Ray Spencer and Graeme Thompson
The Customs House
The Customs House, South Shields
Panto is very eclectic, making use of ingredients from a wide variety of sources, but I never, ever thought I would hear that Tom Lehrer song which lists the Periodic Table of the Elements sung by a panto character—and, even if I’d imagined it, I certainly wouldn’t have expected it to be greeted with huge cheers from the audience, including the kids! But that’s what happened in the Customs House production of Rapunzel.
But then there are very few people in the North East who have the panto experience of co-writer, director and performer Ray Spencer and he certainly knows what works for his audience.
Rapunzel is the usual mixture of the old and the new, of the romantic and the downright filthy, of the hilarious and the ever so sad.
There’s a lovely homage to that brilliant Morecambe and Wise making breakfast scene but there’s also a very new (to me at any rate) scene in Dame Bella’s hair salon, complete with exploding hair dryers and references to a certain politician’s hairstyle. But there’s also the traditional slosh and take-off scenes, the latter, of course, providing many opportunities for screaming and shouting.
(If your daughter was in the audience on Friday 26 November and she came home having lost her voice, get in touch. It’s down my right ear; she was producing more decibels than a head-to-head at a heavy metal convention on speed!)
The old jokes’ home sent its regular contingent to the party (and panto wouldn’t be panto without their presence) but I do believe there were more than usual newly minted gags. There was, however, the usual plethora of hilariously filthy jokes which fly right over the kids’ heads but have the adults in tears of laughter. There was a lad of about 13/14 sitting near me and you could see the dawning realisation on his face: “Ah! Now I know what mam and dad have been laughing at all these years!” And then, of course, there was the question: “Dare I laugh?”
The cast is a mixture of very experienced panto performers and newcomers to the genre. Ray Spencer (Dame Bella Ballcock), of course, has 40 or more years’ experience. Davey Hopper, as ever playing her son Arbuthnot, is really comfortable in the role of lead Comic, just as his “mam” (Dame Bella) was for many years. Wayne Miller (King Richard) has played Comic, Dame and many other roles since 1996. Our hero, Much the Miller’s Son, is played by Steven Lee Hamilton who has played in 21, mainly—but not exclusively—as Principal Boy. He’s tall, good-looking, an excellent singer and dancer—and very good at sending up the role, quite subtly!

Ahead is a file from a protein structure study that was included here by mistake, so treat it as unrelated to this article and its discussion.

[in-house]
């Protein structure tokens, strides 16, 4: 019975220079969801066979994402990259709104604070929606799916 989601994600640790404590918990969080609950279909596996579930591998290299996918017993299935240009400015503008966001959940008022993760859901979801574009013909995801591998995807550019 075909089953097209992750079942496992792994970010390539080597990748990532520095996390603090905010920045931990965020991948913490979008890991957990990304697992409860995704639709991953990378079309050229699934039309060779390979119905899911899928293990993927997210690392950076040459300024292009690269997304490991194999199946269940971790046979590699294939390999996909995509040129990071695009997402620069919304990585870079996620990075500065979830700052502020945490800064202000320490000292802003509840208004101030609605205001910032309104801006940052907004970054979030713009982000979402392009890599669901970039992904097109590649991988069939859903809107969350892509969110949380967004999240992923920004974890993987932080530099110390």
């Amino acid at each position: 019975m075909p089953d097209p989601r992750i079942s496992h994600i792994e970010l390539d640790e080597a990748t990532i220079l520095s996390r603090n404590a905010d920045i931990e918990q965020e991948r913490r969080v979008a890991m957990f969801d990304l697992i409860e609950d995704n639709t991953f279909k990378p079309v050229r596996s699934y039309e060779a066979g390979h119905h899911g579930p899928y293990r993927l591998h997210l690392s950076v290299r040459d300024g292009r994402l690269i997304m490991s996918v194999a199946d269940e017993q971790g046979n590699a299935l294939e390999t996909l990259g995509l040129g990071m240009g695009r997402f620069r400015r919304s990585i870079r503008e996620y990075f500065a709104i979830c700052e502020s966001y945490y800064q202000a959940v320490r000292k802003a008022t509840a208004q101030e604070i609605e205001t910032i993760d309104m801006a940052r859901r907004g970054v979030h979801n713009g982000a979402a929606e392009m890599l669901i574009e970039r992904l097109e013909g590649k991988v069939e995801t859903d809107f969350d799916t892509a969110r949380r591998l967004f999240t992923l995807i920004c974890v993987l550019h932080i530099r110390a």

On the other hand, Chloe Jane Millar (Fairy Fearnedew) is appearing in panto for the first time, whilst for her evil opposite, Eleanor Chaganis (Gothel), this is her fifth. Beth Clarke (Rapunzel) has appeared in three and this is also the third for William Wyn Davies (Rumpelstiltskin), although he is a very experienced actor.
These differences notwithstanding, Ray Spencer weaves his usual directorial magic and has created an ensemble which carries the entire audience along with them every step of the way, supported as ever by the eight children from the South Tyneside Dance Workshop under the tutelage of Jacqui West.
Music, as ever, is by Dave Bintley, Sami Fendall is the designer and lighting is by John Rainsforth, and they, and all the other backstage and tech folk, have their part to play in making Rapunzel yet another success for “the little panto with the big heart.”
And we mustn’t forget Rapunzel’s pet, the wonderful Irish pig, created by Georgia Hill and voiced by Alfie Joey.
No Richmond Irish Recipe Sausages jokes though…
Reviewer: Peter Lathan